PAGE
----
Fifty-one-year-old Pierre Huyghe has emerged as a major French artist. His work is smart, singular and fun. Time is both subject and medium, and his oeuvre brings T.S. Eliot’s poem “Burnt Norton” to mind: “Time present and time past / Are both perhaps present in time future, / And time future contained in time past.”
Huyghe’s retrospective at the Centre Pompidou is a mix of multimedia installation, paleontological dig and adventure park. There are special effects, a smallish skating rink, performers and fauna-ants, spiders, bees, fish, crustaceans and a dog named Human. Visitors linger, watching videos, gaping at live human and animal participants or retracing their steps to make sense of Huyghe’s complex plays on architecture and art.
He has taken over the ground floor space built for the previous exhibition-of Mike Kelley-like the hermit crab inhabiting a diminutive version of a Brancusi head in Recollection (Zoodram 4, after Sleeping Muse by Constantin Brancusi), 2011, one of Huyghe’s aquarium works. He has cut doorways as needed and reused drywall panels, complete with Kelley’s labels, to roughly construct new rooms and nooks, and fashioned extra space by enclosing the section of the parvis under the Pompidou’s overhanging southwest corner. Huyghe’s 50-odd pieces aren’t labeled; his brochure elucidates certain works, but gives only titles and dates for others; and the duration of the projected videos, some looped and without credits, can be determined only by sitting through them, even for the two hours of The Host and the Cloud (2010).
At the exhibition’s entrance there is sometimes a performer who asks each visitor his or her name and shouts it out, as a court herald would. Viewers then confront an imposing, damaged concrete abstract sculpture, with soil and dead grass clinging to it, by the French sculptor Parvine Curie (b. 1936). Commissioned in 1975, Mère Anatolica 1 once stood before Huyghe’s high school but was later displaced. Few curators would dare Huyghe’s gesture, which grants Curie’s work a renewed visibility while highlighting the fickleness of bureaucratic taste. In the same room, we hear a sound extract, from 1988, of one day at the Institut des hautes études en arts plastiques, a brilliant program that was defunded in 1995 and closed. The voices-discussing Duchamp-serve as another sort of memorial. Curie, the modernist, and Duchamp, the arch conceptualist, here stand as melancholic markers of Huyghe’s beginnings.
In the next room, Timekeeper (1999) is a site-specific, fuzzy, 6-inch-in-diameter target, made by scraping through the existing layers of variously hued wall paint; it gives us a swift aperçu of institutional history as a succession of wall colors. Nearby, actual ants enter and exit a tiny hole in the wall (Umwelt [Environment], 2011), and two spiders go about their business in the corner (C. C. Spider, 2011). Easily missed, the critters call for a quality of attention, and suggest the equivalence of humans and animals, in life and art.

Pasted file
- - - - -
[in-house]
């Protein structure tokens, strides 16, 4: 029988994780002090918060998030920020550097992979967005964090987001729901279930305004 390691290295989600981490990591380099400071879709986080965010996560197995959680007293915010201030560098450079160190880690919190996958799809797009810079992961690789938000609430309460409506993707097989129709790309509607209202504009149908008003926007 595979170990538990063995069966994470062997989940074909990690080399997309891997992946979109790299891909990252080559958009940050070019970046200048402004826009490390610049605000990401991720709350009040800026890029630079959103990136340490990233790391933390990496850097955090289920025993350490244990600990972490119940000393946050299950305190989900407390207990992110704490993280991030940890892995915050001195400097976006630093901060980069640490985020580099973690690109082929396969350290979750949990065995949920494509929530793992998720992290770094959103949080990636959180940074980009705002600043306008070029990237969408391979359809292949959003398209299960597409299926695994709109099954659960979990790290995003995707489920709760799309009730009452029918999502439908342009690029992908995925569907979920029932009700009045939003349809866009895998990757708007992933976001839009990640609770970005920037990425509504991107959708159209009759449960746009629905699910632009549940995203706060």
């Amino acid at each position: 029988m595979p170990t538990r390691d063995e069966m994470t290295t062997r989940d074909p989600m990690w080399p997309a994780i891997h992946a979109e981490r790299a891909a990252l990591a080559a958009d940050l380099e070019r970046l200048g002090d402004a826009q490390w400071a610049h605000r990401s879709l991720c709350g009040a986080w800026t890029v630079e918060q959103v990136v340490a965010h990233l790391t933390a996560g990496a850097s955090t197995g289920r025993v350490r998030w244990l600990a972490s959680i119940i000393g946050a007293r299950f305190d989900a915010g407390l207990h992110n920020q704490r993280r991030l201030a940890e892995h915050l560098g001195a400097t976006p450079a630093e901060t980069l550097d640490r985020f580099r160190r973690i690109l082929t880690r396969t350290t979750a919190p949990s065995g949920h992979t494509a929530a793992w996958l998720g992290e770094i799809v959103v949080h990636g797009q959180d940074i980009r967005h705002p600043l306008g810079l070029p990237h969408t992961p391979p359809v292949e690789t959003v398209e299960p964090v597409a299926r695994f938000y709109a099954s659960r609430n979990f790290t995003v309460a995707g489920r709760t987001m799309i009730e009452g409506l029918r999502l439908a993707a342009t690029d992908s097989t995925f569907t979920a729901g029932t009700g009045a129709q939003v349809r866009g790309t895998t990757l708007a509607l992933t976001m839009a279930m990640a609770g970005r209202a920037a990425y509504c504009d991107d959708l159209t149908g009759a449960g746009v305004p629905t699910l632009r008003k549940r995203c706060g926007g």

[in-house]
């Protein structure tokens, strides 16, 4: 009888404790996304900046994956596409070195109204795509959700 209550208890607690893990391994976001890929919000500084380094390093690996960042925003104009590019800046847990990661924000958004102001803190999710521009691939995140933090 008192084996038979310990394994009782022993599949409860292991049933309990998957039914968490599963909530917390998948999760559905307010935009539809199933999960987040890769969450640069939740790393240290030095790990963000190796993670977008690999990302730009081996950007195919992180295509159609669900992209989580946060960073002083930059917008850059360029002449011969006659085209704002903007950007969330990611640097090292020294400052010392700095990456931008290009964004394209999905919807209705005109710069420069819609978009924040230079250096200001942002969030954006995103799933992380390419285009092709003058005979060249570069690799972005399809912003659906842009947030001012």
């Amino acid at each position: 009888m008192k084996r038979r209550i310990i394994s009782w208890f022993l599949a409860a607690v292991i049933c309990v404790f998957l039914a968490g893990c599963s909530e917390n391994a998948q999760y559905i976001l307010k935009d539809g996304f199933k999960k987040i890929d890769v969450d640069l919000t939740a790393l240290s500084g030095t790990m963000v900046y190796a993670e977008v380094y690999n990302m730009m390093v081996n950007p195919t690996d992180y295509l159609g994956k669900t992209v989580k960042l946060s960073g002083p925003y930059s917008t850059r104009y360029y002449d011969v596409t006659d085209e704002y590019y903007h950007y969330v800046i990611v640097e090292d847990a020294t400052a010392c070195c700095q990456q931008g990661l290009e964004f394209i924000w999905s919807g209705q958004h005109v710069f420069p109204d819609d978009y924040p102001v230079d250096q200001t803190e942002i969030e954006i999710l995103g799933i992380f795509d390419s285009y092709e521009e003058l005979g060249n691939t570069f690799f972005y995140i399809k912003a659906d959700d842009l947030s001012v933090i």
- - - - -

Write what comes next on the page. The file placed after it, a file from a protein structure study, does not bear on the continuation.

The show then unfolds in multiple spaces and directions: at times, ice falls, rain pours and steam billows; odd documents are displayed, one giving a name to a tiny, inhospitable island south of Patagonia, another legally registering the Association des Temps Libérés (The Association of Freed Time); a black-clad skater gracefully glides on the ice, which looks dark because the rink is black; other unlikely walk-ons appear, though few visitors catch them all. Huyghe makes reality feel permeable, and his exhibition favors exploration over interpretation.
Performers have long figured in his work, but his co-opting of animals physically present in their individual territories is recent. Huyghe’s “Zoodram” aquariums (2009-13), three of which are shown, evoke deep waters. Zoodram 8/Floating Stone (2013), with its impressive lava boulder floating in a medium-size tank, deftly diminishes one’s appreciation of Jeff Koons’s slowly water-logging basketballs and Damien Hirst’s dead-on-arrival shark. The dark rock looms over a minimal white-sand bottom and two arrow crab inhabitants, aquatic siblings of the spiders seen before. Harder to perceive are the pair of baby horseshoe crabs scuttling in the sand. While we are absorbed by the grace of the moving creatures, time stops. The work has a solemn, theatrical beauty.
Huyghe’s rescued Ibizan Hound, Human, and her handler, Martin, haunt the exhibition, as they did the great Untilled (2011-12), which Huyghe created for Documenta 13. The heart of Untilled, set in Kassel’s Karlsaue Park, was a reclining female nude, cast in concrete and sheltered in lush vegetation, her head taken over by myriad bees and their honeycombs. In Paris, the figure and its bees, now called Untilled (Liegender Frauenakt) [Nude woman reclining], are isolated behind a low, uneven wall of stone flooring slabs on the parvis. In the park, Human’s lanky, stark white body and magenta front leg (dyed with food coloring) was a magnificent apparition, attuned to the color of the aphrodisiac flowers planted to nourish the bees. In Paris, the dog’s distinctive appearance among the ambling public infused the exhibition with a dreamy quality; her comings and goings seem peremptory, since Martin sometimes blends into the crowd and their relation is elastic. Human reigns over the exhibition like an exiled queen.